At first glance, Tennessee Williams’ Camino Real is not the most obvious choice for a story ballet.
Presented in surrealistic episodes, the play relies on symbolism over plot, and the large cast is a mash-up of characters from classic literature. Compared to the playwright’s mainstream hits A Streetcar Named Desire and Cat on a Hot Tin Roof and The Glass Menagerie, Camino Real remains relatively obscure, presumably because readers and audiences often find it difficult to understand.
But dance is inherently abstract, and movement often conveys what words cannot. Perhaps this is why, after five years of debate, Helen Pickett has decided to give it a go. The new work, Pickett’s first full-length ballet, runs March 20 to 22 at the Cobb Energy Performing Arts Centre.
Camino Real is an ambitious, big-ticket production for Atlanta Ballet. It features an original score by British composer Peter Salem, who composed music for the Scottish Ballet’s version of Williams’ A Streetcar Named Desire and also composed the score for Pickett’s Petal, which Atlanta Ballet performed in 2011 and again in 2013.
The production also features an impressive two-sided set designed by David Finn and Emma Kingsbury. Finn is a noted lighting designer, including the Cirque de Soleil production Michael Jackson ONE at Mandalay Bay in Las Vegas; Kingsbury is a native of Australia and has worked on various stage and film productions.
The set they designed is meant to evoke the dualities of human existence: a luxury hotel, ordered and clean onstage left, contrasts the jumbled confusion of skid row onstage right. A towering staircase demarcates the border between the two halves and leads to the top of the wall that surrounds — and imprisons — the city of Camino Real and its doomed citizens. At the base is a dried-up fountain, a symbol of desperation and loneliness.
Pickett, Atlanta Ballet’s resident choreographer since 2012, likes to blur the line between theater and dance, and often talks about the importance of humanity in her work. Pickett had a decade of work with choreographer William Forsythe and his Ballet Frankfurt, and several years of experimental theater and film work. Her last piece for Atlanta Ballet, The Exiled, also featured spoken words and was inspired by Sartre’s No Exit.
She says it was the rich characters in Williams’ play that eventually convinced her it could be a successful ballet. “I can’t imagine how I will let go of these characters,” says Pickett. “They are human beings in full bloom, spanning the emotional spectrum.”
Over the past few weeks, Atlanta Ballet’s marketing team has released a series of short videos intended to introduce audiences to those characters. Heath Gill, as Kilroy, appears in golden boxing gloves, swaying and punching in slow motion, a look of determination frozen on his youthful face.
“Kilroy,” a female voice says emphatically, “The down-on-his-luck hero. He’s our hero. His dignity, sincerity and honor are badges he holds close to his heart.”
Gill says he has never loved or connected with a play as much as Camino Real and describes Kilroy in Williams’ words: “His heart is as big as the head of a baby.” The quote, Gill explains, is both a literal description of Kilroy’s enlarged heart and a figurative reference to his fragile emotional state.
He threw a scare into the production when he injured himself on a prop staircase. An infection in his arm caused Gill to miss several days of rehearsals; he only received medical clearance late last week.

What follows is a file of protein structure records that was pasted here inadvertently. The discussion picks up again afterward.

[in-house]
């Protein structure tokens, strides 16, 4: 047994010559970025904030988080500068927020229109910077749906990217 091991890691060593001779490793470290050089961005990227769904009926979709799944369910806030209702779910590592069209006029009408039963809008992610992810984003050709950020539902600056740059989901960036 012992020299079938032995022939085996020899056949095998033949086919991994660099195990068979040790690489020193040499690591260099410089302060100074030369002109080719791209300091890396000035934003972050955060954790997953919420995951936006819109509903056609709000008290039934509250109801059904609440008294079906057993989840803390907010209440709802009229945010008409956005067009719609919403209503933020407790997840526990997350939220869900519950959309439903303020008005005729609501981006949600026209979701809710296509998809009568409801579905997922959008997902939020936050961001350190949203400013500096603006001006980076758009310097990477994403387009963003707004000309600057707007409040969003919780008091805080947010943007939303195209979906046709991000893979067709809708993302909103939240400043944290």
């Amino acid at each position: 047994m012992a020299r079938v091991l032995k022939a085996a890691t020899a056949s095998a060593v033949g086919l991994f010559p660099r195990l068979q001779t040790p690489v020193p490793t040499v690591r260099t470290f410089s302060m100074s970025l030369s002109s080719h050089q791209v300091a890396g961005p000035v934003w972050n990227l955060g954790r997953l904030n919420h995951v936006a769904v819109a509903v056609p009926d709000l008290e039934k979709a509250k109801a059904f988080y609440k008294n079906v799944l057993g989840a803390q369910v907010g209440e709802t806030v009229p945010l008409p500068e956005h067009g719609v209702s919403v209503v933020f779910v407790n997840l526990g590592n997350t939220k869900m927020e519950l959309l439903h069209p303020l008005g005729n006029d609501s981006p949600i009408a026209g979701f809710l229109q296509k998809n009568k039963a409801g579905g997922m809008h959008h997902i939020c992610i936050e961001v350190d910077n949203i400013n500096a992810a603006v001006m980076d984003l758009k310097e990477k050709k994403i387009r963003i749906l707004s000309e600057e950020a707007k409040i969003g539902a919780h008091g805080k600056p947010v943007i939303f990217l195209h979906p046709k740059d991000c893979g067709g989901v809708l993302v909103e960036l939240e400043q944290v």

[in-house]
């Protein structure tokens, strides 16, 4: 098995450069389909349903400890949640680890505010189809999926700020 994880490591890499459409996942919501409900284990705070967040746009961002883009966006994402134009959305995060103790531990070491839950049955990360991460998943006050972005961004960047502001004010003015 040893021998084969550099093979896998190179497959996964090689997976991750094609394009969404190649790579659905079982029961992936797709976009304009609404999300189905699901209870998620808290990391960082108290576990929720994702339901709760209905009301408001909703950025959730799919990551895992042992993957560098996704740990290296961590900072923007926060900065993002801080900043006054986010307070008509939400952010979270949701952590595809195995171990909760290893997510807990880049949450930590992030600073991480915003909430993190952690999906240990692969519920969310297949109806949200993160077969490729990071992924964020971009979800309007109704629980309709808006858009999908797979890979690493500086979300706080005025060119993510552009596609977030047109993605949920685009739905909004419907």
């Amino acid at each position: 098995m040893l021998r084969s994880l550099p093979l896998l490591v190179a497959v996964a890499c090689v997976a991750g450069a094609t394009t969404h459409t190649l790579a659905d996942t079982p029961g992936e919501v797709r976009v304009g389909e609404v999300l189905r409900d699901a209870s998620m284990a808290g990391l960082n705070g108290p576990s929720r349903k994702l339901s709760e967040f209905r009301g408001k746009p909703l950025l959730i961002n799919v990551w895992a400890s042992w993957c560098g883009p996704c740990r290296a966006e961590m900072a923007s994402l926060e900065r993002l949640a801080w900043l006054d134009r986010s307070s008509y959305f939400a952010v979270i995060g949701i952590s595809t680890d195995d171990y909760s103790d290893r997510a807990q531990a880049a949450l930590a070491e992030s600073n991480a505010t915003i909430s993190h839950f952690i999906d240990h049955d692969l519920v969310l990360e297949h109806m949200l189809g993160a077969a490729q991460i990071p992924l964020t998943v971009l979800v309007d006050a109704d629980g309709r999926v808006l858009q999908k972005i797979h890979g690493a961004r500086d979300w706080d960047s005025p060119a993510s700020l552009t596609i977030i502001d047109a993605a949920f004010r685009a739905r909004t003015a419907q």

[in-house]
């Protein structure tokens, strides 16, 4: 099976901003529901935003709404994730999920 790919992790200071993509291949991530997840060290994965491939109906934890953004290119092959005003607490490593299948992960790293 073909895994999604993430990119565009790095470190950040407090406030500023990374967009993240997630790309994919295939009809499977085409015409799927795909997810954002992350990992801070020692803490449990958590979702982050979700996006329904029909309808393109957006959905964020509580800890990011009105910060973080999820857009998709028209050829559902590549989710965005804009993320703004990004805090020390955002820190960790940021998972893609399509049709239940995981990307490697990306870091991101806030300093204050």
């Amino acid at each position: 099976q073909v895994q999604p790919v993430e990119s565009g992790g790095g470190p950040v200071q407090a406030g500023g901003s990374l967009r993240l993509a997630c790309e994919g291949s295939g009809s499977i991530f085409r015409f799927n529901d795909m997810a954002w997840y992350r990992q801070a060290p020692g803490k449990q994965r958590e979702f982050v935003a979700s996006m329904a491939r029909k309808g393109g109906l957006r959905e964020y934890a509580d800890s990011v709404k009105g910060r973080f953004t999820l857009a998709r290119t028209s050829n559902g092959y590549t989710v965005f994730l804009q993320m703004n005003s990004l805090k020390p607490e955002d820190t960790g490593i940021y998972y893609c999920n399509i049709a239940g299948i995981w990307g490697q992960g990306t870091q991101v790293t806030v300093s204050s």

Tara Lee, who plays Esmeralda opposite Gill’s Kilroy, says her character shares Kilroy’s optimism despite dire circumstances. Esmeralda is a prostitute, chained to a balcony by her mother and sees Kilroy as her only way out.
Gill and Lee have found an easy connection throughout the process, and they often help each other delve deeper into character. “Heath is so curious,” says Lee. “He wants to have a real experience onstage.”
They agree that neither wants to portray characters; they want to live them. “That’s what you always hope for onstage,” says Gill, “to lose yourself for a minute. It’s definitely coming. The more we work on it, the more we can abandon it.”
Just as an actor strives for authentic emotion onstage, so do the dancers in Camino Real, and Pickett incorporates spoken text to further it’s theatricality. Neither Gill nor Lee had heard of Camino Real before rehearsals began just a few months ago, and this is the first time each will speak onstage in a ballet.
“For dancers, it’s mildly terrifying,” says Gill. “What makes it fun for us is that it’s another way to express emotion.”
Lee had to get over “the initial horror” of hearing her voice in the studio. “I was really shy at first,” she says. “But it forces you to remember what the initiating force is.” When both the movement and the words have the same emotional intention, Lee says, the dancers can connect to the characters more deeply.
To prepare for their roles, Pickett asked the cast to read the play and encouraged them to find their own way in. Lee wonders if Esmeralda makes a choice to remain trapped or if it is fate, and she marvels at the many questions Camino Real leaves unanswered. “You keep going down the rabbit hole,” she says.
Gill interjects, “I’ve read it way too many times. I’m way down the rabbit hole,” and they both laugh.
“Ballet thrives from imagery,” says Gill, “and there is so much imagery baked into this play.”
Lee says ballet is the perfect medium to express its symbolic nature, and Tennessee Williams may have agreed. Just before Camino Real opened in 1953, he told the New York Times, “More than any other work that I have done, this play seemed to me like the construction of another world, a separate existence.”
If history allows, ballet may provide a new lens into that other world, where poetic text and movement are one and the same.